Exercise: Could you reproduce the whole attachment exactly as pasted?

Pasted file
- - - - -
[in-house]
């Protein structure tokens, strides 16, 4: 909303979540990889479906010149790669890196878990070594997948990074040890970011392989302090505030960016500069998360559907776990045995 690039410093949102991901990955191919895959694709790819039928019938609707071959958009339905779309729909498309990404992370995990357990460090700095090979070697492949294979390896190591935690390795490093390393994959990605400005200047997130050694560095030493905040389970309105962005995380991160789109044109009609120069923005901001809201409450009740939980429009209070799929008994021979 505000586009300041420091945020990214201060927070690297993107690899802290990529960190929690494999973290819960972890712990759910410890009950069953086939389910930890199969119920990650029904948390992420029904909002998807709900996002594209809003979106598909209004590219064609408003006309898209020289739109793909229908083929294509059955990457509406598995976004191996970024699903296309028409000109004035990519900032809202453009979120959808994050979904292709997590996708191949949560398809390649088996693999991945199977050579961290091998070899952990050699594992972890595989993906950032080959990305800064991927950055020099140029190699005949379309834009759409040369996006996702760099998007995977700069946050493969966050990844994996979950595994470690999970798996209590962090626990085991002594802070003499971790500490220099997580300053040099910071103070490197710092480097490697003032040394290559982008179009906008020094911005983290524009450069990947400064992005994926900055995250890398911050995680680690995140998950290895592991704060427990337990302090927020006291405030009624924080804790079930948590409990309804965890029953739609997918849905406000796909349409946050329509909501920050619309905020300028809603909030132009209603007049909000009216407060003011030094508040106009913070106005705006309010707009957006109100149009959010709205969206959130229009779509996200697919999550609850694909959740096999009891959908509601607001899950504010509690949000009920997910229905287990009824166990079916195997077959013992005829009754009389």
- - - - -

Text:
[in-house]
């Protein structure tokens, strides 16, 4: 909303979540990889479906010149790669890196878990070594997948990074040890970011392989302090505030960016500069998360559907776990045995 690039410093949102991901990955191919895959694709790819039928019938609707071959958009339905779309729909498309990404992370995990357990460090700095090979070697492949294979390896190591935690390795490093390393994959990605400005200047997130050694560095030493905040389970309105962005995380991160789109044109009609120069923005901001809201409450009740939980429009209070799929008994021979 505000586009300041420091945020990214201060927070690297993107690899802290990529960190929690494999973290819960972890712990759910410890009950069953086939389910930890199969119920990650029904948390992420029904909002998807709900996002594209809003979106598909209004590219064609408003006309898209020289739109793909229908083929294509059955990457509406598995976004191996970024699903296309028409000109004035990519900032809202453009979120959808994050979904292709997590996708191949949560398809390649088996693999991945199977050579961290091998070899952990050699594992972890595989993906950032080959990305800064991927950055020099140029190699005949379309834009759409040369996006996702760099998007995977700069946050493969966050990844994996979950595994470690999970798996209590962090626990085991002594802070003499971790500490220099997580300053040099910071103070490197710092480097490697003032040394290559982008179009906008020094911005983290524009450069990947400064992005994926900055995250890398911050995680680690995140998950290895592991704060427990337990302090927020006291405030009624924080804790079930948590409990309804965890029953739609997918849905406000796909349409946050329509909501920050619309905020300028809603909030132009209603007049909000009216407060003011030094508040106009913070106005705006309010707009957006109100149009959010709205969206959130229009779509996200697919999550609850694909959740096999009891959908509601607001899950504010509690949000009920997910229905287990009824166990079916195997077959013992005829009754009389």